A. Wess Mitchell
Assistant Secretary, Bureau of European and Eurasian Affairs
Benjamin Franklin Room
November 2, 2017
Thank you for those kind words, Secretary Tillerson—I’m grateful for the confidence that you and President Trump have placed in me to lead the Bureau of European and Eurasian Affairs. Let me also express my appreciation to our other special guests today—Senator Johnson, Under Secretary Shannon, members of the diplomatic corps, congressional staff, and so many of my good friends and colleagues.
I’m proud to have by my side this morning my wife Elizabeth and our two children, Wesley and Charlotte. Taking this job was a family decision, and Elizabeth has been by my side every step of the way. I’m also thankful to members of my family who travelled so far to be here today: my parents, brother, sister, sister-in-law, niece, nephew, aunts, uncle and cousins as well as Elizabeth’s grandmother and family friends from California and Spain.
I’m especially grateful to my mom and dad, who have set a lifelong example for their children of hard work, self-sacrifice and service to the community through commitment to a cause higher than one’s self.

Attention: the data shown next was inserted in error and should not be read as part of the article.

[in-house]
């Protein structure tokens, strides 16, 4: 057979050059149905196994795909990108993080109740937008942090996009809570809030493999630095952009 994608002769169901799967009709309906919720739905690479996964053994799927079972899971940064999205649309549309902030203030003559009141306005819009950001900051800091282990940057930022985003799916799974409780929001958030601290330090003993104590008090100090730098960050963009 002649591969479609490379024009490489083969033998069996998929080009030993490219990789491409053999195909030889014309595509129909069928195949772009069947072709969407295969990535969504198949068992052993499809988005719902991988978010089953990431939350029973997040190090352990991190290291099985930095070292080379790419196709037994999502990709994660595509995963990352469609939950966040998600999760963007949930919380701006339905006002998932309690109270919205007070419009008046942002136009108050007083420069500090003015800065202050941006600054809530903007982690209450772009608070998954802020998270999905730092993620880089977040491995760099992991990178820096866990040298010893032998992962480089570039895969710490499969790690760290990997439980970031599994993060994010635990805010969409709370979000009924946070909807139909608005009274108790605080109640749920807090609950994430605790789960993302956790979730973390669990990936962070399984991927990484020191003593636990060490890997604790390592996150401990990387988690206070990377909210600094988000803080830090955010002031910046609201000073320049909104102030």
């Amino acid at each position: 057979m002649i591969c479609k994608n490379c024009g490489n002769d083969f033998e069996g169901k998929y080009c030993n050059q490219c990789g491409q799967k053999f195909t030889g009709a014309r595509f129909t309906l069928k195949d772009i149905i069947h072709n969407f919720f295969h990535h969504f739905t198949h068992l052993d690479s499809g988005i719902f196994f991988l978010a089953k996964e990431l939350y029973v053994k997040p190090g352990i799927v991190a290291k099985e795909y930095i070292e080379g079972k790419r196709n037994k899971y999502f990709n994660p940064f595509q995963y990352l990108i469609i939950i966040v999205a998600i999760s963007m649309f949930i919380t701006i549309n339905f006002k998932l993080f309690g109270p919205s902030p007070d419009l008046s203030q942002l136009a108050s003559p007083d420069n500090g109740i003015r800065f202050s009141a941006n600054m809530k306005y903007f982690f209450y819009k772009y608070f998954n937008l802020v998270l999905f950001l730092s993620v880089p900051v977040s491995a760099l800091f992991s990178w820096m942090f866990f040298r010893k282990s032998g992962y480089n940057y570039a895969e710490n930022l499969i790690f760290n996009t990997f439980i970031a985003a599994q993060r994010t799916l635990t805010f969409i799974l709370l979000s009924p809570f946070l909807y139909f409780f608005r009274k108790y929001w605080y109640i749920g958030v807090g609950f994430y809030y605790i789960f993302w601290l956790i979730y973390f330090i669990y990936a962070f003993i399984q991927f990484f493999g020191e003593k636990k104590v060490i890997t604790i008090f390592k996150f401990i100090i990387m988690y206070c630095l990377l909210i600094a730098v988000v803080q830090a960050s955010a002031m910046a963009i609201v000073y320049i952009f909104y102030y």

I’m also pleased to be joined today by so many of my new colleagues from EUR. I want to acknowledge Principal Deputy Assistant Secretary Elisabeth Millard, who skillfully led the Bureau during my confirmation process; as well as John Heffern and the many talented Deputy Assistant Secretaries of EUR. I especially want to thank the dauntless Larina Konold and the indefatigable Danielle Stoebe—who together have kept the chaos at bay during my transition these past few days. I also want to thank my immediate predecessor Toria Nuland for the world-class team she bequeathed to me, and my mentor and friend Dan Fried for his many months of counsel and support.
Let me also acknowledge the many members of Congress and staff for their support through the confirmation process. Finally, let me thank Chief of Staff Margaret Peterlin, Brian Hook from Policy Planning, Jen Wicks from the transition team, Mary Waters and her team from legislative affairs and Athena Katsoulos from EUR PRESS for everything they’ve done to help get me to this point.
Joining EUR is for me the culmination of an intellectual and professional journey that began more than two decades ago. I have lived and worked in Europe, studied its languages, history and geopolitics, and, for the past twelve years, led a transatlantic think-tank, CEPA, with analysts and programs in countries across Europe.
Generationally, I am the first Assistant Secretary in this Bureau whose career has occurred entirely within the boundaries of the post-Cold War era. This has been a time of unprecedented peace and prosperity for the nations of the West—a time of greater wealth and stability than the world has ever known, of expanding institutions, boundless trade and freedom from the fear of Great-Power war.